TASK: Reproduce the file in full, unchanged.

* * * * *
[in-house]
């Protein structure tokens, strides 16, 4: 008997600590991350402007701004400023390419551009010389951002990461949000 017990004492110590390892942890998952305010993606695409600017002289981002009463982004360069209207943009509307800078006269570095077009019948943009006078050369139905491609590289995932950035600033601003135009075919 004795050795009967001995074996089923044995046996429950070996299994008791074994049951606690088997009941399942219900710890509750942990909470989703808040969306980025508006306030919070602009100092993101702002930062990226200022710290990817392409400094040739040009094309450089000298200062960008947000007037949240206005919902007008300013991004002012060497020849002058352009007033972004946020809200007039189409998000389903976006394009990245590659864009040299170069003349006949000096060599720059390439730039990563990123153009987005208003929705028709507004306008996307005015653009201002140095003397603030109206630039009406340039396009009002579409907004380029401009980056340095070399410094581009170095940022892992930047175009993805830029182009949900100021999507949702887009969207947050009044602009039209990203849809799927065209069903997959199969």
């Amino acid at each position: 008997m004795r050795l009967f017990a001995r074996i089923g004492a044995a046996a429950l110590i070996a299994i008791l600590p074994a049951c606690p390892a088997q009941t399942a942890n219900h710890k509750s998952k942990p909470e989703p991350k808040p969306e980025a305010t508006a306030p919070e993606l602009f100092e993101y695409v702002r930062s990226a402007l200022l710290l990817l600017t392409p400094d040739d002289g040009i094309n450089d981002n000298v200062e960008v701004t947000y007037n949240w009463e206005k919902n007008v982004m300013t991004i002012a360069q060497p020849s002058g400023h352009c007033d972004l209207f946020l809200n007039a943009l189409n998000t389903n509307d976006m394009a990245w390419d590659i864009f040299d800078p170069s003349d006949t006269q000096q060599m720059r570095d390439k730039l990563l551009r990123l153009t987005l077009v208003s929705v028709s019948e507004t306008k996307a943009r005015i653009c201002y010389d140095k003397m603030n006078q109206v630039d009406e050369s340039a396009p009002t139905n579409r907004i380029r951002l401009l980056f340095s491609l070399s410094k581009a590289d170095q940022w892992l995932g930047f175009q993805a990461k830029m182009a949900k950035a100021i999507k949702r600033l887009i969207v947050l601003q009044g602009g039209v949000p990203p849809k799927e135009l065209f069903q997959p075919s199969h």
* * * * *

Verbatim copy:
[in-house]
């Protein structure tokens, strides 16, 4: 008997600590991350402007701004400023390419551009010389951002990461949000 017990004492110590390892942890998952305010993606695409600017002289981002009463982004360069209207943009509307800078006269570095077009019948943009006078050369139905491609590289995932950035600033601003135009075919 004795050795009967001995074996089923044995046996429950070996299994008791074994049951606690088997009941399942219900710890509750942990909470989703808040969306980025508006306030919070602009100092993101702002930062990226200022710290990817392409400094040739040009094309450089000298200062960008947000007037949240206005919902007008300013991004002012060497020849002058352009007033972004946020809200007039189409998000389903976006394009990245590659864009040299170069003349006949000096060599720059390439730039990563990123153009987005208003929705028709507004306008996307005015653009201002140095003397603030109206630039009406340039396009009002579409907004380029401009980056340095070399410094581009170095940022892992930047175009993805830029182009949900100021999507949702887009969207947050009044602009039209990203849809799927065209069903997959199969």
């Amino acid at each position: 008997m004795r050795l009967f017990a001995r074996i089923g004492a044995a046996a429950l110590i070996a299994i008791l600590p074994a049951c606690p390892a088997q009941t399942a942890n219900h710890k509750s998952k942990p909470e989703p991350k808040p969306e980025a305010t508006a306030p919070e993606l602009f100092e993101y695409v702002r930062s990226a402007l200022l710290l990817l600017t392409p400094d040739d002289g040009i094309n450089d981002n000298v200062e960008v701004t947000y007037n949240w009463e206005k919902n007008v982004m300013t991004i002012a360069q060497p020849s002058g400023h352009c007033d972004l209207f946020l809200n007039a943009l189409n998000t389903n509307d976006m394009a990245w390419d590659i864009f040299d800078p170069s003349d006949t006269q000096q060599m720059r570095d390439k730039l990563l551009r990123l153009t987005l077009v208003s929705v028709s019948e507004t306008k996307a943009r005015i653009c201002y010389d140095k003397m603030n006078q109206v630039d009406e050369s340039a396009p009002t139905n579409r907004i380029r951002l401009l980056f340095s491609l070399s410094k581009a590289d170095q940022w892992l995932g930047f175009q993805a990461k830029m182009a949900k950035a100021i999507k949702r600033l887009i969207v947050l601003q009044g602009g039209v949000p990203p849809k799927e135009l065209f069903q997959p075919s199969h």